Single Payer Dystopia
Late last week, Los Angeles Times columnist David Lazarus wrote an article about an impending piece of legislation to be introduced by Rep. Jim McDermott. According to the column, the bill would allow states to receive federal Medicare and Medicaid funds to establish state-based single-payer health insurance systems. The article provides background on California’s numerous prior attempts to establish single-payer health care in the state, and quotes liberal advocates as saying the McDermott legislation could finally result in the single-payer dreams becoming reality.
Unfortunately, there are a few flaws in this logic. Such as California’s $16 billion budget deficit, which has prompted Gov. Jerry Brown to ask voters to approve massive tax increases. And there’s also this unwelcome element: “A draft of McDermott’s bill says that to receive federal funds, states would have to offer a health care plan with the same benefits as the most popular plan available to federal government employees.” That plan would be the Blue Cross Blue Shield standard option plan, which in 2010 cost a whopping $6,458.88 for a single person annually – 34% more than the average single premium for employer-provided health insurance in California that year.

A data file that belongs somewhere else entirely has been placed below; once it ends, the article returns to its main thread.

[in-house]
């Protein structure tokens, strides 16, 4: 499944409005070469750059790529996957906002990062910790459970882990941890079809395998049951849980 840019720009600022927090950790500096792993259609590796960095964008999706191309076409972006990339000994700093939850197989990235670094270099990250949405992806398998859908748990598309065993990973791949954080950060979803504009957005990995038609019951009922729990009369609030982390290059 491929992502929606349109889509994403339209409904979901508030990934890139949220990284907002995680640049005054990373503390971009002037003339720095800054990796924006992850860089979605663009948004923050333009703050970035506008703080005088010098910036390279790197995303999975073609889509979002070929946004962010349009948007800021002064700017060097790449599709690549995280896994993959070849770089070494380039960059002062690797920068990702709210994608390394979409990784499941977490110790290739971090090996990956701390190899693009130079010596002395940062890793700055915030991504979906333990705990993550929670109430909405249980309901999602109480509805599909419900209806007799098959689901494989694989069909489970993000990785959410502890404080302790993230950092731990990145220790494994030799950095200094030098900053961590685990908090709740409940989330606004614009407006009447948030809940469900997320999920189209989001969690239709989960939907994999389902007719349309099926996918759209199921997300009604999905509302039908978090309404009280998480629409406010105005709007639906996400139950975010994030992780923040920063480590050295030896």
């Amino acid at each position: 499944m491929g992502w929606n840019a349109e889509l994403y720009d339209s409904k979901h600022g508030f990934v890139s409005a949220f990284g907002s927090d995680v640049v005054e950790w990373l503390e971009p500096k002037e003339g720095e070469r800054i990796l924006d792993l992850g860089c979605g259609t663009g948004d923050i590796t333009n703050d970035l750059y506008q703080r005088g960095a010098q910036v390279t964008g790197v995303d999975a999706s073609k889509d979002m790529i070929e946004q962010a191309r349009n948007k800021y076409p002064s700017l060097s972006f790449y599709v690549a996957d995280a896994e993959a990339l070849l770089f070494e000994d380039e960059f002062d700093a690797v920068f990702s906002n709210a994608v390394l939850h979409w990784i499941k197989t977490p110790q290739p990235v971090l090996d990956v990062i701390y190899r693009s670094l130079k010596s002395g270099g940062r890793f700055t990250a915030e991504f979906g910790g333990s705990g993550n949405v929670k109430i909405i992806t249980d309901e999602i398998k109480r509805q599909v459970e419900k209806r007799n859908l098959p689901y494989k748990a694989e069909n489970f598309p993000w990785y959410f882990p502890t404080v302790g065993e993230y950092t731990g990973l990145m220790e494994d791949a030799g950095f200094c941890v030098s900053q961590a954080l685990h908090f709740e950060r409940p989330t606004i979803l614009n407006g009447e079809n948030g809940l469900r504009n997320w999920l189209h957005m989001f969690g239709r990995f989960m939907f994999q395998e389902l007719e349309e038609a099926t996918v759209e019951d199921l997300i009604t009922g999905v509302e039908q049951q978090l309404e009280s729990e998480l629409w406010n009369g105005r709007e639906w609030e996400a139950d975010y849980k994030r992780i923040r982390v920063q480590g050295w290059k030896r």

To sum up: At a time when California still faces double-digit unemployment and massive budget shortfalls, liberals think the state can use existing federal dollars to cover 7 million uninsured, provide 34% richer benefits to those with insurance, and save the state money in the process. Some might argue that position is taking “California Dreamin’” to an extreme. Because given economic malaise, budget constraints, and a platinum-plated package of mandated benefits, the single-payer health utopia liberals seek would, for millions of California residents, quickly turn into a dystopia. Or even a Fruitopia.